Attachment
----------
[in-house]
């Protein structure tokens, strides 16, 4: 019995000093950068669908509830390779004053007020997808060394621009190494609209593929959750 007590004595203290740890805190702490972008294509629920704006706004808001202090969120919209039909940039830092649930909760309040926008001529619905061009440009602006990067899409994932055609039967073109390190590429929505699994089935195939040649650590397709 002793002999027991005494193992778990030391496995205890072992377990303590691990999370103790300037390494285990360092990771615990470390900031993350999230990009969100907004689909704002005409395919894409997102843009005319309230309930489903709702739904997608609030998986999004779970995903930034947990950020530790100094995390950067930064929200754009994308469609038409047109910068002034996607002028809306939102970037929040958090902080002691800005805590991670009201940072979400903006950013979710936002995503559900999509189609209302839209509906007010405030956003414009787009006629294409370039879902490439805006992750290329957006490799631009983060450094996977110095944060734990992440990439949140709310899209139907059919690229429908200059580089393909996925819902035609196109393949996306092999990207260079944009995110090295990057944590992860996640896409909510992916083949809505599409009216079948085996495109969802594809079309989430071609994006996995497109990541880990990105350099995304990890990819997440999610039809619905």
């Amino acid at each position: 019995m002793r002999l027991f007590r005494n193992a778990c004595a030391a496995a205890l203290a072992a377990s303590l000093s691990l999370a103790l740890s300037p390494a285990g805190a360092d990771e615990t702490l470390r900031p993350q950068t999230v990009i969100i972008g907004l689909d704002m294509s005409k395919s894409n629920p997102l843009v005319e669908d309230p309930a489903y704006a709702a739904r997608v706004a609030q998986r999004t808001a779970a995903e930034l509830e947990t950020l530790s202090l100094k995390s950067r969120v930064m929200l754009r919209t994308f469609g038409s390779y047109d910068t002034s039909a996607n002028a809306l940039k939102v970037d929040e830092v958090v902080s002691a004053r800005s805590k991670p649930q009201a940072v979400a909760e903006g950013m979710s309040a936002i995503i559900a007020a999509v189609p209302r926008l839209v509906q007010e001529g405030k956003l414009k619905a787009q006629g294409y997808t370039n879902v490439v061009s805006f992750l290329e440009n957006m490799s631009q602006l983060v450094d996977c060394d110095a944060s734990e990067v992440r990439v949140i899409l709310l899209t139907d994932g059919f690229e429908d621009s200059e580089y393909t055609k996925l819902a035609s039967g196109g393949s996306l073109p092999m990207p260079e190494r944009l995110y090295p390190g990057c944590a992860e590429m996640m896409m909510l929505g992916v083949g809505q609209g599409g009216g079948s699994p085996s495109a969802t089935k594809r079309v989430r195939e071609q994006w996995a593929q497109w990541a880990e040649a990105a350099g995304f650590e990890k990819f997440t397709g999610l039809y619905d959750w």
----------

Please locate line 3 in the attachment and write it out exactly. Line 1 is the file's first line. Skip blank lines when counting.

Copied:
């Amino acid at each position: 019995m002793r002999l027991f007590r005494n193992a778990c004595a030391a496995a205890l203290a072992a377990s303590l000093s691990l999370a103790l740890s300037p390494a285990g805190a360092d990771e615990t702490l470390r900031p993350q950068t999230v990009i969100i972008g907004l689909d704002m294509s005409k395919s894409n629920p997102l843009v005319e669908d309230p309930a489903y704006a709702a739904r997608v706004a609030q998986r999004t808001a779970a995903e930034l509830e947990t950020l530790s202090l100094k995390s950067r969120v930064m929200l754009r919209t994308f469609g038409s390779y047109d910068t002034s039909a996607n002028a809306l940039k939102v970037d929040e830092v958090v902080s002691a004053r800005s805590k991670p649930q009201a940072v979400a909760e903006g950013m979710s309040a936002i995503i559900a007020a999509v189609p209302r926008l839209v509906q007010e001529g405030k956003l414009k619905a787009q006629g294409y997808t370039n879902v490439v061009s805006f992750l290329e440009n957006m490799s631009q602006l983060v450094d996977c060394d110095a944060s734990e990067v992440r990439v949140i899409l709310l899209t139907d994932g059919f690229e429908d621009s200059e580089y393909t055609k996925l819902a035609s039967g196109g393949s996306l073109p092999m990207p260079e190494r944009l995110y090295p390190g990057c944590a992860e590429m996640m896409m909510l929505g992916v083949g809505q609209g599409g009216g079948s699994p085996s495109a969802t089935k594809r079309v989430r195939e071609q994006w996995a593929q497109w990541a880990e040649a990105a350099g995304f650590e990890k990819f997440t397709g999610l039809y619905d959750w």